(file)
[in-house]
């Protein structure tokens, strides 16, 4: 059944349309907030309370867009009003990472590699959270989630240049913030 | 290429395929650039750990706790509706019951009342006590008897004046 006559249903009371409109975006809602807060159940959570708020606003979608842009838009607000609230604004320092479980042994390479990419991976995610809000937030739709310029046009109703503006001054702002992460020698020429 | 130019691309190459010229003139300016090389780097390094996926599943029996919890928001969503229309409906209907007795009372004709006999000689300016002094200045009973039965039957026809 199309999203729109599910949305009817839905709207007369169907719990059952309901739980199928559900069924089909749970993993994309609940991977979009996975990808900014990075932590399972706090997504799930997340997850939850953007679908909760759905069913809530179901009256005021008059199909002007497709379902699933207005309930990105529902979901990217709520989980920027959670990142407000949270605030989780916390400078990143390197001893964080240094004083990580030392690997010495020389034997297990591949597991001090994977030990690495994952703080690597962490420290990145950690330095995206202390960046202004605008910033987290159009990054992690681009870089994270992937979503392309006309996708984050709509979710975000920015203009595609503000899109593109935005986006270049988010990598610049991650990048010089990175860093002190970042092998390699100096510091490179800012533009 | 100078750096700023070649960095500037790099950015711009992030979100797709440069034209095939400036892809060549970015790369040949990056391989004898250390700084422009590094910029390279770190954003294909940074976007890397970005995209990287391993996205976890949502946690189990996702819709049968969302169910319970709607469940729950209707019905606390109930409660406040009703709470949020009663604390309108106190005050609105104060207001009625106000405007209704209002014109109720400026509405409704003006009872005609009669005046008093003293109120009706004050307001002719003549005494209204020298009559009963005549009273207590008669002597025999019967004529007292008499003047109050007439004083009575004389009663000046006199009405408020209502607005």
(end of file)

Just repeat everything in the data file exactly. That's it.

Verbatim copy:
[in-house]
């Protein structure tokens, strides 16, 4: 059944349309907030309370867009009003990472590699959270989630240049913030 | 290429395929650039750990706790509706019951009342006590008897004046 006559249903009371409109975006809602807060159940959570708020606003979608842009838009607000609230604004320092479980042994390479990419991976995610809000937030739709310029046009109703503006001054702002992460020698020429 | 130019691309190459010229003139300016090389780097390094996926599943029996919890928001969503229309409906209907007795009372004709006999000689300016002094200045009973039965039957026809 199309999203729109599910949305009817839905709207007369169907719990059952309901739980199928559900069924089909749970993993994309609940991977979009996975990808900014990075932590399972706090997504799930997340997850939850953007679908909760759905069913809530179901009256005021008059199909002007497709379902699933207005309930990105529902979901990217709520989980920027959670990142407000949270605030989780916390400078990143390197001893964080240094004083990580030392690997010495020389034997297990591949597991001090994977030990690495994952703080690597962490420290990145950690330095995206202390960046202004605008910033987290159009990054992690681009870089994270992937979503392309006309996708984050709509979710975000920015203009595609503000899109593109935005986006270049988010990598610049991650990048010089990175860093002190970042092998390699100096510091490179800012533009 | 100078750096700023070649960095500037790099950015711009992030979100797709440069034209095939400036892809060549970015790369040949990056391989004898250390700084422009590094910029390279770190954003294909940074976007890397970005995209990287391993996205976890949502946690189990996702819709049968969302169910319970709607469940729950209707019905606390109930409660406040009703709470949020009663604390309108106190005050609105104060207001009625106000405007209704209002014109109720400026509405409704003006009872005609009669005046008093003293109120009706004050307001002719003549005494209204020298009559009963005549009273207590008669002597025999019967004529007292008499003047109050007439004083009575004389009663000046006199009405408020209502607005």